NATICK, Mass. – The MathWorks announced that its “Crossover to Model-Based Design” Award for the final year of Challenge X has been presented to a team of student engineers from The Ohio State University. The students were honored for their exceptional achievements in creating, simulating, and analyzing models for vehicle design and subsystem control using Model-Based Design with MathWorks tools.
Challenge X, a four-year student engineering competition that explored vehicle solutions aimed at reducing energy consumption and carbon emissions, involved 17 student teams, each representing a North American university or college. The teams reengineered a General Motors (GM) Chevrolet Equinox to minimize energy consumption and greenhouse gas emissions while maintaining the vehicle’s utility and performance. During the first year of the challenge, the teams focused on modeling, simulating, and testing the vehicle powertrain and subsystems selected by each school. Over the next three years teams focused on the development and integration of advanced powertrain and subsystems. Using Model-Based Design with MathWorks tools was an essential component of each team’s strategy to meet the challenge.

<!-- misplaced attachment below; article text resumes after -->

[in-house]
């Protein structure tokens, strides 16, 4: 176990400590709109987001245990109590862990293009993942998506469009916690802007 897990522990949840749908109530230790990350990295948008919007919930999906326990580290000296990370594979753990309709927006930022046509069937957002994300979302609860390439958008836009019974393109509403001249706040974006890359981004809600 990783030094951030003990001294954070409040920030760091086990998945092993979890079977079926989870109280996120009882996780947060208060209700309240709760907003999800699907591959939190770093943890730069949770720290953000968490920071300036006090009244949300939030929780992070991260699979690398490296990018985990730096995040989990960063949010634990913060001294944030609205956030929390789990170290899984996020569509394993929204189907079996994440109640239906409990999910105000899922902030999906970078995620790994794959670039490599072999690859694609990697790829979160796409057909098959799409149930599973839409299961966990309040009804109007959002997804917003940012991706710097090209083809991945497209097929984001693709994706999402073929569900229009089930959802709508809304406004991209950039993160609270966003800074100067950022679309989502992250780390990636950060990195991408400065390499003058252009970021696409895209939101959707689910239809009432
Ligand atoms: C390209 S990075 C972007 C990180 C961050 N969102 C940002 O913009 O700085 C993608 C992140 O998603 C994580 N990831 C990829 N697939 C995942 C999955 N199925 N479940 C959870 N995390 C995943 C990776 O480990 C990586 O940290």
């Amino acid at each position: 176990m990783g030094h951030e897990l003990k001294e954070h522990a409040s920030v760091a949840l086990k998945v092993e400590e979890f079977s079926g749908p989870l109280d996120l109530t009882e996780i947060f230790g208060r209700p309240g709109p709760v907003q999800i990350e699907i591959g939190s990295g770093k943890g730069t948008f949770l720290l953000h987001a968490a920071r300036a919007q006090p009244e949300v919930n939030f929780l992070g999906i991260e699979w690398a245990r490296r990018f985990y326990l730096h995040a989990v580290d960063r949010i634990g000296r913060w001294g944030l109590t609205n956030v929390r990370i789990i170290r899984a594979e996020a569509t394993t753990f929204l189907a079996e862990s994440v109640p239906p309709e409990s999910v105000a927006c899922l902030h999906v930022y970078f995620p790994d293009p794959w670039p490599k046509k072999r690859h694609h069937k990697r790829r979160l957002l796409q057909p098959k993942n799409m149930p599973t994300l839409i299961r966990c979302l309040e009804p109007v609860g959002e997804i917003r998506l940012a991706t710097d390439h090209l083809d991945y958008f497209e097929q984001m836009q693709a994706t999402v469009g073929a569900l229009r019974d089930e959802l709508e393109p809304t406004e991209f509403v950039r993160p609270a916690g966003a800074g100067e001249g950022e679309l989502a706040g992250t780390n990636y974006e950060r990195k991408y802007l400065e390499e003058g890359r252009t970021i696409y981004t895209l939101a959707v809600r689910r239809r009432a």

Last year’s award winner, Rose-Hulman Institute of Technology (Terre Haute, IN ), won second place; University of Waterloo (Waterloo, Ontario, Canada ) placed third.
“We decided to use year four of the competition to take a hard look at what we could improve upon from last year,” said Giorgio Rizzoni, team advisor for Ohio State. “Using MATLAB, Simulink, and Model-Based Design, the team was able to refine its control strategy and improve the overall performance of the vehicle.”
The U.S. Department of Energy (DOE) and GM recently announced the successor to Challenge X—EcoCAR: The NeXt Challenge. This three-year competition kicks off in the summer with 16 student teams working to design vehicles that reduce petroleum consumption and greenhouse gas (GHG) emissions and demonstrate real-world performance of a range of technology options. The technologies explored in EcoCAR mirror those being investigated by the automotive industry.